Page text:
Using examples from current online courts, the article considers how mechanisms such as choice overload, display, colorfulness, visual complexity, and personalization influence SRLs’ choices and actions. The analysis builds on research in cognitive psychology and behavioral economics that shows that subtle changes in the context in which decisions are made steer (nudge) people to choose a particular option or course of action. It is also informed by recent studies that capture the effect of digital choice architecture on users’ choices and behaviors in online settings. The discussion clarifies that seemingly naïve UI/UX features can strongly influence users of online courts, in a manner that may be at odds with their institutional commitment to impartiality and due process. Moreover, the article challenges the view that online court interfaces (and those of other online legal services, for that matter) should be designed to maximize navigability, intuitiveness and user-friendliness. It argues that these design attributes involve the risk of nudging SRLs to make uninformed, non-deliberate, and biased decisions, possibly infringing their autonomy and self-determination. Accordingly, the article suggests that choice architecture in online courts should aim to encourage reflective participation and informed decision-making. Specifically, its goal should be to improve SRLs’ ability to identify and consider options, and advance their own — inherently diverse — interests. In order to mitigate the abovementioned risks, the article proposes an initial evaluation framework, measures, and methodologies to support evidence-based and ethical choice architecture in online courts….(More)”.

Law as Data: Computation, Text, and the Future of Legal Analysis


Book edited by Michael A. Livermore and Daniel N. Rockmore: “In recent years, the digitization of legal texts, combined with developments in the fields of statistics, computer science, and data analytics, have opened entirely new approaches to the study of law. This volume explores the new field of computational legal analysis, an approach marked by its use of legal texts as data. The emphasis herein is work that pushes methodological boundaries, either by using new tools to study longstanding questions within legal studies or by identifying new questions in response to developments in data availability and analysis.

By using the text and underlying data of legal documents as the direct objects of quantitative statistical analysis, Law as Data introduces the legal world to the broad range of computational tools already proving themselves relevant to law scholarship and practice, and highlights the early steps in what promises to be an exciting new approach to studying the law….(More)”.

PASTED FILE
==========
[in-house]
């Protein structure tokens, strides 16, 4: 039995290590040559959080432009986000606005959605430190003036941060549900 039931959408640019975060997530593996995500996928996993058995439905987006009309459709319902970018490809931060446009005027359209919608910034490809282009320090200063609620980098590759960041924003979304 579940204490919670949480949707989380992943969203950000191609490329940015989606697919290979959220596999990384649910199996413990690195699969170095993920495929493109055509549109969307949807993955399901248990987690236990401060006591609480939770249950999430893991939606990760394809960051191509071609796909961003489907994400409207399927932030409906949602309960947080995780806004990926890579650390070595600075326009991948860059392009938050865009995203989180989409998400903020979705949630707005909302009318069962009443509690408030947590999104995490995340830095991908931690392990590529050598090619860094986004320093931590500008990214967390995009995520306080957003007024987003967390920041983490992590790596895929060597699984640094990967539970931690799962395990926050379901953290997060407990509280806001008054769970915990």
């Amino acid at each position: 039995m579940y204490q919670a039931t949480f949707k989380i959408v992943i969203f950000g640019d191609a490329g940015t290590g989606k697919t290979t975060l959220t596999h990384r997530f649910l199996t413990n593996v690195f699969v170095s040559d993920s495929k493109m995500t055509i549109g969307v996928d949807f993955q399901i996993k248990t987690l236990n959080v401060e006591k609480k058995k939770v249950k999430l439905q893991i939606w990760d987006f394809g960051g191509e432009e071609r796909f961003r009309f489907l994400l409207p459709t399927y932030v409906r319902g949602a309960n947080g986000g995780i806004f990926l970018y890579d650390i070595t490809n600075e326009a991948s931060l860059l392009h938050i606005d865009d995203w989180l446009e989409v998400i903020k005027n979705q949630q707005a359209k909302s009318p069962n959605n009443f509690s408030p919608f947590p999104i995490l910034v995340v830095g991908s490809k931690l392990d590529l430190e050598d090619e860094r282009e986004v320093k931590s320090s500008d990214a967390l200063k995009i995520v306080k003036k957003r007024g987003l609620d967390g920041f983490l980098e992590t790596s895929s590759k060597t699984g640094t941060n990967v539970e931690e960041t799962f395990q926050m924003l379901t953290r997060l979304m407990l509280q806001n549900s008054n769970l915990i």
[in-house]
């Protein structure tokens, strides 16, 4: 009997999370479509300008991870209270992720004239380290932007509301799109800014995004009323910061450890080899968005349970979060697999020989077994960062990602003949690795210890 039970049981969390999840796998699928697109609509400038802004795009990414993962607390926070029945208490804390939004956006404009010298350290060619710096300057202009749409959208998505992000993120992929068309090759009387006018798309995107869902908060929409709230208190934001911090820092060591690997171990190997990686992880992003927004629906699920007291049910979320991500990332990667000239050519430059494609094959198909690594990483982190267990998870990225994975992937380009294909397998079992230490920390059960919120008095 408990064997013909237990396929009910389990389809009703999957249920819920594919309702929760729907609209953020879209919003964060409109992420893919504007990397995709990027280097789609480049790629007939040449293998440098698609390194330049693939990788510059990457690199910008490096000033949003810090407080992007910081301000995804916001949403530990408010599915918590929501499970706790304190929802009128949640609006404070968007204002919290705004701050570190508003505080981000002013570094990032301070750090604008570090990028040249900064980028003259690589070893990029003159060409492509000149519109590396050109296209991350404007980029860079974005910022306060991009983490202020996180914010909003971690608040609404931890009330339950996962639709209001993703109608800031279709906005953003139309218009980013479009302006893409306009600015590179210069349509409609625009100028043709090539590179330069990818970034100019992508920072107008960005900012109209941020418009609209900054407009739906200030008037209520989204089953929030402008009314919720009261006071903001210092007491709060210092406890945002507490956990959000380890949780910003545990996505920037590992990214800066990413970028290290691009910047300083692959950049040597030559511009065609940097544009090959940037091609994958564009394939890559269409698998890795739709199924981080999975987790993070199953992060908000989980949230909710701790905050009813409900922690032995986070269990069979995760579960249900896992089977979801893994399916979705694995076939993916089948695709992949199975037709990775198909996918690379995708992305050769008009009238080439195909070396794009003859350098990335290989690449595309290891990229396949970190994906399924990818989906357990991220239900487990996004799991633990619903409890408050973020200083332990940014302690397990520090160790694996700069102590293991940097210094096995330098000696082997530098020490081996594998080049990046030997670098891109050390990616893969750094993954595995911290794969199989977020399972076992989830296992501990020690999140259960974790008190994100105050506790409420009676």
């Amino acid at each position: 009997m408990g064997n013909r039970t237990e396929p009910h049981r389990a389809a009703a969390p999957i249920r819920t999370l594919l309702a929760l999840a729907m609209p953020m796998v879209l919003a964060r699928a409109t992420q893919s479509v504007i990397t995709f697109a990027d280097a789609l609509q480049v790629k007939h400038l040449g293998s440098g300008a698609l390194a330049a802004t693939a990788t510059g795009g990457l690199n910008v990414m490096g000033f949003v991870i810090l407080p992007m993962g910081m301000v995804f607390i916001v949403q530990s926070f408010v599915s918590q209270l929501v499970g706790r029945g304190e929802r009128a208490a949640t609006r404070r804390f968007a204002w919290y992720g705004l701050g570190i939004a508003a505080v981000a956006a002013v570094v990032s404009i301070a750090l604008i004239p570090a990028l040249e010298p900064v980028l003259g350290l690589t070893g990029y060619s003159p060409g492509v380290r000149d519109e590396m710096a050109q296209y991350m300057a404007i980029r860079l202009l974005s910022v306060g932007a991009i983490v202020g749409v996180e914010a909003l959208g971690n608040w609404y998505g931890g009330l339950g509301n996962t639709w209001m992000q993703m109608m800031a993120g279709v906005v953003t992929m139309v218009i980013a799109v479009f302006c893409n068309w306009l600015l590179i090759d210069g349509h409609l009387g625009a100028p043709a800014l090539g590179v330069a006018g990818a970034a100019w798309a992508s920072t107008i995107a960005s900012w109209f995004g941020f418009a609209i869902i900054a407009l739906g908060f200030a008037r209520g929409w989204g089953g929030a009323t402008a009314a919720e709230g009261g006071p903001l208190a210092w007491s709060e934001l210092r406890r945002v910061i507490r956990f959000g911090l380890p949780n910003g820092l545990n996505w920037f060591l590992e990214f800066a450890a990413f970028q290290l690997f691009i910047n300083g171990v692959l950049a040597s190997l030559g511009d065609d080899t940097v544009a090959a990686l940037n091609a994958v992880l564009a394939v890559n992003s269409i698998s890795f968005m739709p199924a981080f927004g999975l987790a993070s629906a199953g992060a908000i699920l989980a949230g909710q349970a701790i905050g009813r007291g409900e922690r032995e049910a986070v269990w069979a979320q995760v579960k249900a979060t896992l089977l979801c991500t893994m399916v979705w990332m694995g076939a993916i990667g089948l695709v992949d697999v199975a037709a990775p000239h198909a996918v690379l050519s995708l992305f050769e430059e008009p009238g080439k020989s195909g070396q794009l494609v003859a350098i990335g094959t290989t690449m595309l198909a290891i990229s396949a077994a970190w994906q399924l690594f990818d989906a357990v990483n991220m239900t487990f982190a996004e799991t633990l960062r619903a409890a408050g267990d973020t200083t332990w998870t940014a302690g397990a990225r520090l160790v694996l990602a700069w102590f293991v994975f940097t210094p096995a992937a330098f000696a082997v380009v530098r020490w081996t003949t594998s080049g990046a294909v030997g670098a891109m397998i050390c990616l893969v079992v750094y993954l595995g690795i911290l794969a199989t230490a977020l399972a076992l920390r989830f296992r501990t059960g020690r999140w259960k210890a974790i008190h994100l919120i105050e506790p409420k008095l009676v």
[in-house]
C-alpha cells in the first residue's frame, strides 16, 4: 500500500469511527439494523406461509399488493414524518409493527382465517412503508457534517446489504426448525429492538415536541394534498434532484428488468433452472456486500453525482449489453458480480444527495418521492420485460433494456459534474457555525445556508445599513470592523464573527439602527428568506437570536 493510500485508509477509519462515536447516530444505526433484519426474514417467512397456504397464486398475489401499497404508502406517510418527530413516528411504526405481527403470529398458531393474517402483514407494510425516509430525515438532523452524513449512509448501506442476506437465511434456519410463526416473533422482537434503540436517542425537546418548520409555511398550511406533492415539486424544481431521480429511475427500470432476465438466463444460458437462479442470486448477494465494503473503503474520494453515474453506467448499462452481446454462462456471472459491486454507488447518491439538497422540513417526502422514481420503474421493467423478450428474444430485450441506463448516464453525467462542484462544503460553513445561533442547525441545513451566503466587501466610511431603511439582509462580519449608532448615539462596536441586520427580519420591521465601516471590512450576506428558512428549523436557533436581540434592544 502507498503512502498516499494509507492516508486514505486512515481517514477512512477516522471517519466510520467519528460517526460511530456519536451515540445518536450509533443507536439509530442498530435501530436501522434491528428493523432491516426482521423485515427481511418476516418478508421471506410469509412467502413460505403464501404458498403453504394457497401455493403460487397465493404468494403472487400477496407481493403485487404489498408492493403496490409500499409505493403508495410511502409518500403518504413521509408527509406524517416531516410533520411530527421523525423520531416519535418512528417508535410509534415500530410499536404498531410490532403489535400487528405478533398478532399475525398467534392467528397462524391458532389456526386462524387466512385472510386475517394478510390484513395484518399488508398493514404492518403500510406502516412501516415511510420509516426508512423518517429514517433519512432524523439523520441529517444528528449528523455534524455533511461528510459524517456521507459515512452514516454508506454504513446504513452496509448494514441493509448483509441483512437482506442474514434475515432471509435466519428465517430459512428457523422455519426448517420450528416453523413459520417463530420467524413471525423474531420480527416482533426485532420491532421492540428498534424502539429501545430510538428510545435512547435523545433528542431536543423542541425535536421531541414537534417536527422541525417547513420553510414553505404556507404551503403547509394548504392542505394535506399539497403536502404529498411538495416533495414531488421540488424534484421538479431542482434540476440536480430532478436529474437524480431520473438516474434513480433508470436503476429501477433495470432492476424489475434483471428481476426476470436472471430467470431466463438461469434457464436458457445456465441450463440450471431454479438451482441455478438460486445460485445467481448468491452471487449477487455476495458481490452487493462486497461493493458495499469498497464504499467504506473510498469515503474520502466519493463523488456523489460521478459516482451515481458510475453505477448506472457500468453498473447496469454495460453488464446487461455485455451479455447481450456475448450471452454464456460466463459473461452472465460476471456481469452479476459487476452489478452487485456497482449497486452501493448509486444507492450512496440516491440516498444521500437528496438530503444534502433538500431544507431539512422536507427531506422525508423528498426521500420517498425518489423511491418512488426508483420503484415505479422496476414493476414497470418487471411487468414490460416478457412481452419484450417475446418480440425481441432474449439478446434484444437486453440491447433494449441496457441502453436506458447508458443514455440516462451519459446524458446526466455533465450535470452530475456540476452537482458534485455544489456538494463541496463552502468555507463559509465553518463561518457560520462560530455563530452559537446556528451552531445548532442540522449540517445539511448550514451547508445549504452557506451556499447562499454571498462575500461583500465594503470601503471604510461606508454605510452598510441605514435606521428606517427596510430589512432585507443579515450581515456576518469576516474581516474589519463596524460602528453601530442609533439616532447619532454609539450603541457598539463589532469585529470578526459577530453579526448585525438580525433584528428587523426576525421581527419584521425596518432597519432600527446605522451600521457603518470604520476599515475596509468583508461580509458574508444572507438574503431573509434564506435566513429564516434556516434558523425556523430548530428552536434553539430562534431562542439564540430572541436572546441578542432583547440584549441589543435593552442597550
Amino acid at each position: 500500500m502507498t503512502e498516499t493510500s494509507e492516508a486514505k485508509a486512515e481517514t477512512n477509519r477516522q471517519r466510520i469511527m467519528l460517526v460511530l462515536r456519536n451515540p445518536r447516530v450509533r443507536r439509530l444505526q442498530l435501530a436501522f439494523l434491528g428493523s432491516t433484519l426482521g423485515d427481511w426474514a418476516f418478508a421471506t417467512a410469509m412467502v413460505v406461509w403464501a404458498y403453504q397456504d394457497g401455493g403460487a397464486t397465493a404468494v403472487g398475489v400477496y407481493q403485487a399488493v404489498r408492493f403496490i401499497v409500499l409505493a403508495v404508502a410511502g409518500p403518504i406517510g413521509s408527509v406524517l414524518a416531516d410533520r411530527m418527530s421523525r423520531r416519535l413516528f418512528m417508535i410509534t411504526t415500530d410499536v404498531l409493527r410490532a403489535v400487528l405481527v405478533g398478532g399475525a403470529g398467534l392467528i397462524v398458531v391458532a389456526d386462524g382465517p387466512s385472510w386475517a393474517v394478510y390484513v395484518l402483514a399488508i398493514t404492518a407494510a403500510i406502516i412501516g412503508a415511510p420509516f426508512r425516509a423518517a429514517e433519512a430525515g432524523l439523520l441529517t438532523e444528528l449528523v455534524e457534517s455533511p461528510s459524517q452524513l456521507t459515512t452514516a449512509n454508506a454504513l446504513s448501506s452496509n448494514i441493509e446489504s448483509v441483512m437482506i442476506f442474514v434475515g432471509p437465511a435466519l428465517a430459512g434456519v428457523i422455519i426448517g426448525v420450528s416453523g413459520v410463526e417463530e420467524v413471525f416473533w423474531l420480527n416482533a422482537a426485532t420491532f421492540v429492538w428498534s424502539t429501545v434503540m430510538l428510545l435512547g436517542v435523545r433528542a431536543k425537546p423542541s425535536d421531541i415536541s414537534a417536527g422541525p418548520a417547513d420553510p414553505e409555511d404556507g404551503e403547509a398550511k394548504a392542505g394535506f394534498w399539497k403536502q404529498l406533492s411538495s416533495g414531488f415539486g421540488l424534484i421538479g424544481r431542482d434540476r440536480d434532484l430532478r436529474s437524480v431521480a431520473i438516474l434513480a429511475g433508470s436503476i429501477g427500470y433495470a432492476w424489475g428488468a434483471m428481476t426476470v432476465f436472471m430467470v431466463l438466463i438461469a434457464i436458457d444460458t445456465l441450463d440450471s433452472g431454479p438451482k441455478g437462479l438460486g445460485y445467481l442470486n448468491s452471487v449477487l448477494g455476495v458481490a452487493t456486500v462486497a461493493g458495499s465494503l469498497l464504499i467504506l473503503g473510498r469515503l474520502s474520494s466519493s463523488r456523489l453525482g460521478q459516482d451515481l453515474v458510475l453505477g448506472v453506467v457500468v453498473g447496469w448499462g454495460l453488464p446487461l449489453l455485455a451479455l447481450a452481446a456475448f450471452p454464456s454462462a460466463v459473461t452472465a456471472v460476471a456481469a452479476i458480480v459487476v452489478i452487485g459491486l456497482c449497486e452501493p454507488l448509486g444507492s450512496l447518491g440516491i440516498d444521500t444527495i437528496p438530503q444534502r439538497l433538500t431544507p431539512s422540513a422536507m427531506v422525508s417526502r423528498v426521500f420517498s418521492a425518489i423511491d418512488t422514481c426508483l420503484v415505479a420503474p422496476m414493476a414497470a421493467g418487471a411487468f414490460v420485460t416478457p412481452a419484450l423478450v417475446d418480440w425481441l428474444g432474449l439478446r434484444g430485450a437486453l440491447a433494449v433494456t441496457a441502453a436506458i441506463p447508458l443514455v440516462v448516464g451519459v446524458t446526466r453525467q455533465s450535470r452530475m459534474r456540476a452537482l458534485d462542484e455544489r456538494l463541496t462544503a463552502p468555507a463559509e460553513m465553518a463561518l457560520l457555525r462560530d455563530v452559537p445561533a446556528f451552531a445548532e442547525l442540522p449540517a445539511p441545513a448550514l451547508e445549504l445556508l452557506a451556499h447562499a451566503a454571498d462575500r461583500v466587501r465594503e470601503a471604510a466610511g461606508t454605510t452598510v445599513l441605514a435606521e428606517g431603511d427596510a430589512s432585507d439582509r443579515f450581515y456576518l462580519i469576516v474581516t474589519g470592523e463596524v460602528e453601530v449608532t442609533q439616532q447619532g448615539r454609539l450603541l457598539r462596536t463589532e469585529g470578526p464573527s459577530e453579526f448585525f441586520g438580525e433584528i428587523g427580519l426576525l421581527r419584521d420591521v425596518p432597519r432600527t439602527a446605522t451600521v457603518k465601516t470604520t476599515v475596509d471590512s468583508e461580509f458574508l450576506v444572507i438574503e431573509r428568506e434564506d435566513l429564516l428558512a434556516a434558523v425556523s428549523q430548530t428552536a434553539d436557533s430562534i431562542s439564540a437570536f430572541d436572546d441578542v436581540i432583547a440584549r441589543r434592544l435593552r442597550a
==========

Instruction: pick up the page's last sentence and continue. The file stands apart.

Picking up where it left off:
Review into bias in algorithmic decision-making


Interim Report by the Centre for Data Ethics and Innovation (UK): The use of algorithms has the potential to improve the quality of decision- making by increasing the speed and accuracy with which decisions are made. If designed well, they can reduce human bias in decision-making processes. However, as the volume and variety of data used to inform decisions increases, and the algorithms used to interpret the data become more complex, concerns are growing that without proper oversight, algorithms risk entrenching and potentially worsening bias.

The way in which decisions are made, the potential biases which they are subject to and the impact these decisions have on individuals are highly context dependent. Our Review focuses on exploring bias in four key sectors: policing, financial services, recruitment and local government. These have been selected because they all involve significant decisions being made about individuals, there is evidence of the growing uptake of machine learning algorithms in the sectors and there is evidence of historic bias in decision-making within these sectors. This Review seeks to answer three sets of questions:

  1. Data: Do organisations and regulators have access to the data they require to adequately identify and mitigate bias?
  2. Tools and techniques: What statistical and technical solutions are available now or will be required in future to identify and mitigate bias and which represent best practice?
  3. Governance: Who should be responsible for governing, auditing and assuring these algorithmic decision-making systems?

Our work to date has led to some emerging insights that respond to these three sets of questions and will guide our subsequent work….(More)”.